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Anne-Katrin Hickmann, Andrea Ferrari, Oliver Bozinov, Martin N. Stienen, and Carsten Ostendorp

OBJECTIVE

Restrictions on working time and healthcare expenditures, as well as increasing subspecialization with caseload requirements per surgeon and increased quality-of-care expectations, provide limited opportunities for surgical residents to be trained in the operating room. Yet, surgical training requires goal-oriented and focused practice. As a result, training simulators are increasingly utilized. The authors designed a two-step blended course consisting of a personalized adaptive electronic learning (e-learning) module followed by simulator training. This paper reports on course development and the evaluation by the first participants.

METHODS

Adaptive e-learning was curated by learning engineers based on theoretical information provided by clinicians (subject matter experts). A lumbar spine model for image-guided spinal injections was used for the simulator training. Residents were assigned to the e-learning module first; after its completion, they participated in the simulator training. Performance data were recorded for each participant’s e-learning module, which was necessary to personalize the learning experience to each individual’s knowledge and needs. Simulator training was organized in small groups with a 1-to-4 instructor-to-participant ratio. Structured assessments were undertaken, adapted from the Student Evaluation of Educational Quality.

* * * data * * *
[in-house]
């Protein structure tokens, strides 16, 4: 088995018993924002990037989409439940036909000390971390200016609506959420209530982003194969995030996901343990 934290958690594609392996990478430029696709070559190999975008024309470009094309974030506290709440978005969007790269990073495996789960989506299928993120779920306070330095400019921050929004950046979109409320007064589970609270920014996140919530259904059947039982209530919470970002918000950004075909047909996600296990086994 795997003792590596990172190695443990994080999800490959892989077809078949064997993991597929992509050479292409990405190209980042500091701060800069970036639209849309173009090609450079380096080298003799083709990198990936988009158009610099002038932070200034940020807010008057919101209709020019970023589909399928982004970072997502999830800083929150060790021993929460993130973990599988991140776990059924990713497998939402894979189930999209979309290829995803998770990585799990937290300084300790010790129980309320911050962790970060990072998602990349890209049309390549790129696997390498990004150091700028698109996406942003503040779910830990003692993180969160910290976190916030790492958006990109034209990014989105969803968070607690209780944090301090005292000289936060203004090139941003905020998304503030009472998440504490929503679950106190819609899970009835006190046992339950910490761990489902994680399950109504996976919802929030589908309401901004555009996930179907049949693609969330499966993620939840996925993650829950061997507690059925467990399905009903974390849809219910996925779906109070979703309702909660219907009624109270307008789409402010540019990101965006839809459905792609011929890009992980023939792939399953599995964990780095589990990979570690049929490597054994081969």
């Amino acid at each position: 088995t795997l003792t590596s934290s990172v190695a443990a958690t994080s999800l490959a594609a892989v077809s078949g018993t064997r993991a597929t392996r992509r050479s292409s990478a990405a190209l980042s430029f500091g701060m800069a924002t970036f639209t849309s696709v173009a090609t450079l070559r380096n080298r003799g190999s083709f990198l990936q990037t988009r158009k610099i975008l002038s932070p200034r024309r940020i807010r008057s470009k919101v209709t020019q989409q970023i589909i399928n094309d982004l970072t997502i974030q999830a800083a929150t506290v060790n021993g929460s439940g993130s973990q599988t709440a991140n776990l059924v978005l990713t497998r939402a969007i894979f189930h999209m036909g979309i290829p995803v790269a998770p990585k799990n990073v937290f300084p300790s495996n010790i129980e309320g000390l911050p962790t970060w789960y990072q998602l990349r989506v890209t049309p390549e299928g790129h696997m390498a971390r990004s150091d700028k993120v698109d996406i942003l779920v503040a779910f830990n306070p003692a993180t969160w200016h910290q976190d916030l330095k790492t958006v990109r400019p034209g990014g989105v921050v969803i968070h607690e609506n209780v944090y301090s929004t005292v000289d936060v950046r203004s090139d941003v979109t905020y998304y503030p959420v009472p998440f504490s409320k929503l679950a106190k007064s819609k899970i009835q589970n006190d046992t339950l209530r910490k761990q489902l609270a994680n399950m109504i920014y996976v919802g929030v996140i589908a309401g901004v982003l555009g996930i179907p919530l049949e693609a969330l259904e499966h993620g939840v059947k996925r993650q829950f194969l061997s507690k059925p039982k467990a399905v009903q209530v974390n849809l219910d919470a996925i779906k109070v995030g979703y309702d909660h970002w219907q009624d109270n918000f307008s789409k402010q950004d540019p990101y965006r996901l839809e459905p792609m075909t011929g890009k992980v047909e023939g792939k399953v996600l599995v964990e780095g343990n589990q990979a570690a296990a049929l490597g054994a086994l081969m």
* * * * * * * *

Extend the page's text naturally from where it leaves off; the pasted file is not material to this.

RESULTS

The adaptive e-learning module was curated, reviewed, and approved within 10 weeks. Eight participants have taken the course to date. The overall rating of the course is very good (4.8/5). Adaptive e-learning is well received compared with other e-learning types (8/10), but scores lower regarding usefulness, efficiency, and fun compared with the simulator training, despite improved conscious competency (32.6% ± 15.1%) and decreased subconscious incompetency (22.8% ± 10.2%). The subjective skill level improved by 20%. Asked about the estimated impact of the course, participants indicated that they had either learned something new that they plan to use in their practice (71.4%) or felt reassured in their practice (28.6%).

CONCLUSIONS

The development of a blended training course combining adaptive e-learning and simulator training in a rapid manner is feasible and leads to improved skills. Simulator training is rated more valuable by surgical trainees than theoretical e-learning; the impact of this type of training on patient care needs to be further investigated.